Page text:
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Saudi-led coalition poised to take airport of Yemen's main port city

Pro-Yemeni government forces are advancing fast, backed by air strikes and attack helicopters
Yemeni pro-government forces arrive about nine kilometres from Hodeidah airport (AFP)

Forces from an alliance of Arab states seized two entrances to the airport in Yemen's main port city on Friday, in an offensive against the Houthi movement that the United Nations fears could trigger a famine imperiling millions of lives.

The swift advance was an important early success for the Saudi- and United Arab Emirates-led alliance, which launched the operation in Hodeidah three days earlier and says it can seize the city quickly enough to avoid interrupting aid to the millions facing starvation.

"We saw the resistance forces in the square at the northwestern entrance to the airport," a Hodeidah resident told Reuters, referring to Yemeni allies of the Saudi-led coalition. This was confirmed by two Yemeni military officials allied to the coalition.

Pro-government Yemeni forces tweeted they had captured the airport entrances and were advancing down the main road towards the port.

Coalition warplanes pounded coastal areas southeast of the Houthi-held city as residents marked the end of the holy fasting month of Ramadan by gathering at dawn in an open area for Eid al-Fitr prayers.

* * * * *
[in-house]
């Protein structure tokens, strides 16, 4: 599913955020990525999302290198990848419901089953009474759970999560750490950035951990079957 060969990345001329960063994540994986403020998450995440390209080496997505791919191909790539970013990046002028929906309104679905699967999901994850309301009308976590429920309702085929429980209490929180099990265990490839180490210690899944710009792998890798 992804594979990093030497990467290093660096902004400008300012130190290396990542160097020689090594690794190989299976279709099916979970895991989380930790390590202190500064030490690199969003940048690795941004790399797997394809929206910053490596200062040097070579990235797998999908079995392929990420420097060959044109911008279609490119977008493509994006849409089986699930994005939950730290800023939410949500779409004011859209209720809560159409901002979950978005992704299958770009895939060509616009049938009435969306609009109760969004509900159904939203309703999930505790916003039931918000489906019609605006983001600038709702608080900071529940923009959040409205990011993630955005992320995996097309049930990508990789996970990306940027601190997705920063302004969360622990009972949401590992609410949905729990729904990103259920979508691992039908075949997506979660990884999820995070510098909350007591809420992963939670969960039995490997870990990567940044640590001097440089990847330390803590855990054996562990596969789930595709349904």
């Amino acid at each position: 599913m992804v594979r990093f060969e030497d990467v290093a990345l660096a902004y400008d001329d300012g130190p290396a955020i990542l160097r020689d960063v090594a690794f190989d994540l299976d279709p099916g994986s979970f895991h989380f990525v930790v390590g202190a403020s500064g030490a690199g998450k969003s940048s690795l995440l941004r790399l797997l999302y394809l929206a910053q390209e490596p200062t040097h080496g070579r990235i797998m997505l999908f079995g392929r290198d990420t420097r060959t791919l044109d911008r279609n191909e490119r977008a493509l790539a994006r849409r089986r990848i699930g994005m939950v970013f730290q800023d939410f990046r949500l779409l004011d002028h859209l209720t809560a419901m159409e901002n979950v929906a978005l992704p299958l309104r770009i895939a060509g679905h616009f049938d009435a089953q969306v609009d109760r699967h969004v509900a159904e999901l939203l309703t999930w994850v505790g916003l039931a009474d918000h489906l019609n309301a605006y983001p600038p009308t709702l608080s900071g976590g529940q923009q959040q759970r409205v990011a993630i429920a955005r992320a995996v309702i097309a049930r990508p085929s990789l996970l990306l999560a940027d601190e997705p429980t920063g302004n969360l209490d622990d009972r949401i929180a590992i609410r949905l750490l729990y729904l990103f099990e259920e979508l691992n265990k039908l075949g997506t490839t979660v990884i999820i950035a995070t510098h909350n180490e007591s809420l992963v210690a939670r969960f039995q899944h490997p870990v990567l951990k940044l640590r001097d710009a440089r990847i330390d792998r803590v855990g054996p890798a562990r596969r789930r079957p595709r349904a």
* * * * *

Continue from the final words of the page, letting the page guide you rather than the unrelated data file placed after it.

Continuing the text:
Pitched battles were being fought in the Manzar neighbourhood adjacent to the airport.

"There have been terrifying bombing runs since the morning when they struck Houthi positions near the airport," fish vendor Ammar Ahmed told Reuters. "We live days of terror that we have never known before."

Another resident, who wished to remain anonymous, said Apache attack helicopters hovered over Manzar, firing at Houthi snipers and fighters in schools and other buildings.

Houthi forces had entered homes overlooking the main road to go onto the roofs. Dozens of Manzar residents fled to the city centre on motorcycles, the resident said.

Meanwhile, a Houthi attack on pro-Yemeni government forces south of the city killed 12 of their soldiers, military and medical sources told AFP.

The attack was launched on the coastal road that leads up from the government-held towns of Khokha and Mokha. The road has served as a main artery for the coaliton's troop movement in the weeks leading up to the assault on Hodeidah.

"Many warplanes were flying low over the city during the prayers," one resident of the heavily defended city said.